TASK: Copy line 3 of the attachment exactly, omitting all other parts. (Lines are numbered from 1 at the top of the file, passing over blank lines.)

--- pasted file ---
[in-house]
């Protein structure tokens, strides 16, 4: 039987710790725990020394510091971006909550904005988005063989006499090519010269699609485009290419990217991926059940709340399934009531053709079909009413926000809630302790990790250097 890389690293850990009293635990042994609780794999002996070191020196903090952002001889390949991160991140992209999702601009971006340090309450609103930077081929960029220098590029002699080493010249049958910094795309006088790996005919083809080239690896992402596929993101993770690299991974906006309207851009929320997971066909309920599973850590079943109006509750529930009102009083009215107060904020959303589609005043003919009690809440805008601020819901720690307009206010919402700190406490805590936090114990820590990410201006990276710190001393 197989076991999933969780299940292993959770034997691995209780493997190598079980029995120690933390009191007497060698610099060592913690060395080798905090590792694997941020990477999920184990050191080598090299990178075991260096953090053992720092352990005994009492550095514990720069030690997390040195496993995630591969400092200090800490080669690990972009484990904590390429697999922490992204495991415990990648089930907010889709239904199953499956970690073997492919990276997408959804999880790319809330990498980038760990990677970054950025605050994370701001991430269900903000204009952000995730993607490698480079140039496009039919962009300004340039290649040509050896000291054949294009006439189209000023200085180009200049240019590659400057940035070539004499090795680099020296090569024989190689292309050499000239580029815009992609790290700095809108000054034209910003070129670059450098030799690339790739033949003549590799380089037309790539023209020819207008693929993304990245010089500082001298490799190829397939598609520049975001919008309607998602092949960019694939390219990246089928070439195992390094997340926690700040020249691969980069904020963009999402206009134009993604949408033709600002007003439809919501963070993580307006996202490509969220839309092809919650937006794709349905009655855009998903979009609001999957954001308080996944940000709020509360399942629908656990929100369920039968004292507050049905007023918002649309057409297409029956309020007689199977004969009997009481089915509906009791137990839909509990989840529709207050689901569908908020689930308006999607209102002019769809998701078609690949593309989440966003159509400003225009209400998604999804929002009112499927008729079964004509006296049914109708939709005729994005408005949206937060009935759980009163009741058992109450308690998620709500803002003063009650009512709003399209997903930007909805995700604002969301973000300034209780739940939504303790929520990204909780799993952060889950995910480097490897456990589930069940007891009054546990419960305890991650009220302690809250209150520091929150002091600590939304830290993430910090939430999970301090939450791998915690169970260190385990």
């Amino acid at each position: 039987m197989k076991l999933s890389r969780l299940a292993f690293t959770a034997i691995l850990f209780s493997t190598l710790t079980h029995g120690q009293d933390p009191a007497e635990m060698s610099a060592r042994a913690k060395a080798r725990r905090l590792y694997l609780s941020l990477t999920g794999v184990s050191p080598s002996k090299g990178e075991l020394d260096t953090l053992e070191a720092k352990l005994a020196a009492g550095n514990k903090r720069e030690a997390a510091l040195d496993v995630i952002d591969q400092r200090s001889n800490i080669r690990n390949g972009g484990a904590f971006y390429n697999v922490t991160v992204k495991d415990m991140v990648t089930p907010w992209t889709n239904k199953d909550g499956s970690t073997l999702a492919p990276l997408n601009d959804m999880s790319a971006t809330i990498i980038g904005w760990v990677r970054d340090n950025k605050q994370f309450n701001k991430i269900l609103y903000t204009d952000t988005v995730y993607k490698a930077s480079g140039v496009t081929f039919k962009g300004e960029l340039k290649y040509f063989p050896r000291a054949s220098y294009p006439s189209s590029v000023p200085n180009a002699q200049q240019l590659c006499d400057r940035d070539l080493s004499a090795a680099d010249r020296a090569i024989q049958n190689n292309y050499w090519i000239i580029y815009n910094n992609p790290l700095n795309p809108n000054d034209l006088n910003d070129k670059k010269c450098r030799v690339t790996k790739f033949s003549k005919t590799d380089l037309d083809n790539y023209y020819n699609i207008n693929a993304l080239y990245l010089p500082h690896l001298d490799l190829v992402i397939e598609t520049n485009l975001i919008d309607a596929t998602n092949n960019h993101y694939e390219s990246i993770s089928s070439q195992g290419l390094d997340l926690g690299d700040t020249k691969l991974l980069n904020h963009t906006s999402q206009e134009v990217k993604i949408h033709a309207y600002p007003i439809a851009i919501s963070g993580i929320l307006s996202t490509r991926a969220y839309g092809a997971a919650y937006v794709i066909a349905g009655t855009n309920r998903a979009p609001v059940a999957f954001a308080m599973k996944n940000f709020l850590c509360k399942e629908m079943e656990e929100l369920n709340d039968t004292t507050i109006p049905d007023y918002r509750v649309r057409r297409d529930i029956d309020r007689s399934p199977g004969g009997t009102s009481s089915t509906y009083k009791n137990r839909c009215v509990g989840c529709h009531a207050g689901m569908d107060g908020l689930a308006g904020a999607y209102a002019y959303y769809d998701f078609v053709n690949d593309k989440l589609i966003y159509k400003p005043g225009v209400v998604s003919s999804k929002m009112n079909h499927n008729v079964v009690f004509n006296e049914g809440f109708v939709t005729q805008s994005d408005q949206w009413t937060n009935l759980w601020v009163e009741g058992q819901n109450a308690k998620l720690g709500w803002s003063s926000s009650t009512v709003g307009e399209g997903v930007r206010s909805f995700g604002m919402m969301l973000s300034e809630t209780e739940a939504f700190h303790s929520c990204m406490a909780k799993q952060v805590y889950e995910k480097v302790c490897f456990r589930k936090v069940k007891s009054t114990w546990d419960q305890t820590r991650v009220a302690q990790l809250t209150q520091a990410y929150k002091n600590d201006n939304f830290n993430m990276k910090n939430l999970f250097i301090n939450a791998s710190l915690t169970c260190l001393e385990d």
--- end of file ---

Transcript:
């Amino acid at each position: 039987m197989k076991l999933s890389r969780l299940a292993f690293t959770a034997i691995l850990f209780s493997t190598l710790t079980h029995g120690q009293d933390p009191a007497e635990m060698s610099a060592r042994a913690k060395a080798r725990r905090l590792y694997l609780s941020l990477t999920g794999v184990s050191p080598s002996k090299g990178e075991l020394d260096t953090l053992e070191a720092k352990l005994a020196a009492g550095n514990k903090r720069e030690a997390a510091l040195d496993v995630i952002d591969q400092r200090s001889n800490i080669r690990n390949g972009g484990a904590f971006y390429n697999v922490t991160v992204k495991d415990m991140v990648t089930p907010w992209t889709n239904k199953d909550g499956s970690t073997l999702a492919p990276l997408n601009d959804m999880s790319a971006t809330i990498i980038g904005w760990v990677r970054d340090n950025k605050q994370f309450n701001k991430i269900l609103y903000t204009d952000t988005v995730y993607k490698a930077s480079g140039v496009t081929f039919k962009g300004e960029l340039k290649y040509f063989p050896r000291a054949s220098y294009p006439s189209s590029v000023p200085n180009a002699q200049q240019l590659c006499d400057r940035d070539l080493s004499a090795a680099d010249r020296a090569i024989q049958n190689n292309y050499w090519i000239i580029y815009n910094n992609p790290l700095n795309p809108n000054d034209l006088n910003d070129k670059k010269c450098r030799v690339t790996k790739f033949s003549k005919t590799d380089l037309d083809n790539y023209y020819n699609i207008n693929a993304l080239y990245l010089p500082h690896l001298d490799l190829v992402i397939e598609t520049n485009l975001i919008d309607a596929t998602n092949n960019h993101y694939e390219s990246i993770s089928s070439q195992g290419l390094d997340l926690g690299d700040t020249k691969l991974l980069n904020h963009t906006s999402q206009e134009v990217k993604i949408h033709a309207y600002p007003i439809a851009i919501s963070g993580i929320l307006s996202t490509r991926a969220y839309g092809a997971a919650y937006v794709i066909a349905g009655t855009n309920r998903a979009p609001v059940a999957f954001a308080m599973k996944n940000f709020l850590c509360k399942e629908m079943e656990e929100l369920n709340d039968t004292t507050i109006p049905d007023y918002r509750v649309r057409r297409d529930i029956d309020r007689s399934p199977g004969g009997t009102s009481s089915t509906y009083k009791n137990r839909c009215v509990g989840c529709h009531a207050g689901m569908d107060g908020l689930a308006g904020a999607y209102a002019y959303y769809d998701f078609v053709n690949d593309k989440l589609i966003y159509k400003p005043g225009v209400v998604s003919s999804k929002m009112n079909h499927n008729v079964v009690f004509n006296e049914g809440f109708v939709t005729q805008s994005d408005q949206w009413t937060n009935l759980w601020v009163e009741g058992q819901n109450a308690k998620l720690g709500w803002s003063s926000s009650t009512v709003g307009e399209g997903v930007r206010s909805f995700g604002m919402m969301l973000s300034e809630t209780e739940a939504f700190h303790s929520c990204m406490a909780k799993q952060v805590y889950e995910k480097v302790c490897f456990r589930k936090v069940k007891s009054t114990w546990d419960q305890t820590r991650v009220a302690q990790l809250t209150q520091a990410y929150k002091n600590d201006n939304f830290n993430m990276k910090n939430l999970f250097i301090n939450a791998s710190l915690t169970c260190l001393e385990d």